Tamil Nadu

Storage comfortable in major reservoirs

TIRUCHI: 15/06/2021: A view of the cauvery water released from the stanley reservoir in mettur for irrigation in delta areas which has reached the upper anicut (Mukkombu ) on the outskirts of Tiruchi on Tuesday.....Photo: SRINATH M/ THE HINDU  

Tamil Nadu received nearly 10 thousand million cubic feet (tmc ft) of Cauvery water in the third week of July, marking the most beneficial period for the State in the current water year (June-May).

For the week ending on July 25, the State got about 9.4 tmc ft, taking the overall realisation to 15.13 tmc ft for July. This was attributed to the revival of southwest monsoon. However, the State suffered a shortfall of 11.6 tmc ft in realisation between June 1 and July 25 as it received 22.8 tmc ft, according to the readings of the Central Water Commission, which measures Cauvery water flow at Biligundlu on the Karnataka-Tamil Nadu border.

On Wednesday morning, the Mettur dam, the primary point of Cauvery water storage for the State, received 29,666 cubic feet per second (cusecs). About 10,000 cusecs was released for irrigation in the Cauvery delta.

Of the two reservoirs of Karnataka, whose outflows through the river essentially benefit Tamil Nadu, Kabini was inching to the brim with its storage (17.24 tmc ft) being 88% of the capacity (19.516 tmc ft).

On Tuesday, it received 27,280 cusecs and let out 25,000 cusecs through the river. Krishnarajasagar had about 34 tmc ft against the capacity of 49.45 tmc ft. While it received around 26,800 cusecs, it let out 9,650 cusecs through the river. The two dams released around 800 cusecs and 1,600 cusecs through canals for farmers of Karnataka.

Tamil Nadu’s other two reservoirs in the Cauvery basin, Bhavanisagar and Amaravathi, had an extremely comfortable storage. On Wednesday morning, Bhavanisagar’s level stood at 100 feet, five feet short of the full level. Its storage was 28.726 tmc ft against the capacity of 32.8 tmc ft. Amaravathi was almost full with its level and storage being 88.69 feet and 3.928 tmc ft respectively, against 90 feet and 4.047 tmc ft.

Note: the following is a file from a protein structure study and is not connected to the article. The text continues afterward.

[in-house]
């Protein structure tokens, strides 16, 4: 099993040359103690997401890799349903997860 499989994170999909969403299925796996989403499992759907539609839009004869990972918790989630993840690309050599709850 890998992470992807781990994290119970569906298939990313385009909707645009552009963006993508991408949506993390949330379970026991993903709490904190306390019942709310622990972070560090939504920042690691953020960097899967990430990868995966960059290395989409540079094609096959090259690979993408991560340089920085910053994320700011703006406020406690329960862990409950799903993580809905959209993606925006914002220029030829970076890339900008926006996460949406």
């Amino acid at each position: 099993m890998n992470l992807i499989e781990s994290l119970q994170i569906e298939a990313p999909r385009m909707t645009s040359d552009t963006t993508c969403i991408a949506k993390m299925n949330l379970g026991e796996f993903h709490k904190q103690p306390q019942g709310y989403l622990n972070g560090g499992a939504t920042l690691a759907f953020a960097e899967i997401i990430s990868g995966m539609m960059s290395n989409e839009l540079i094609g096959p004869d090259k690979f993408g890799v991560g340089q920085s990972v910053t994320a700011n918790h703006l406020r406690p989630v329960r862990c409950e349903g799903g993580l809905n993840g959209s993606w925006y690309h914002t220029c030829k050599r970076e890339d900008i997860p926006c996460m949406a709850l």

The level of the Mullaperiyar crossed the 136 foot-mark, once the maximum permissible level. It stood at 136.45 feet with the storage of 6.231 tmc ft. The dam can store water up to 142 feet and 7.67 tmc ft. Most of the inflow (2,009 cusecs) was being drawn through a tunnel, which has the capacity to draw 2,300 cusecs.

At present, nearly 1,870 cusecs was being issued through the tunnel. Initially, the water was being used for power generation and then let into the Vaigai. The level of the Vaigai dam was being kept at 2 feet below the full level of 71 feet. All its inflow of 1,868 cusecs was being discharged.

Among the Parambikulam group of reservoirs, only the Sholayar dam was full. Its storage was around 5.17 tmc ft. Parambikulam and Aliyar had about 75% of their capacity (13.41 tmc ft and 3.87 tmc ft respectively), while Thirumurthy’s storage was around 60% of the capacity (1.74 tmc ft).


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Printable version | Sep 18, 2021 5:19:05 PM | https://www.thehindu.com/news/national/tamil-nadu/storage-comfortable-in-major-reservoirs/article35597698.ece

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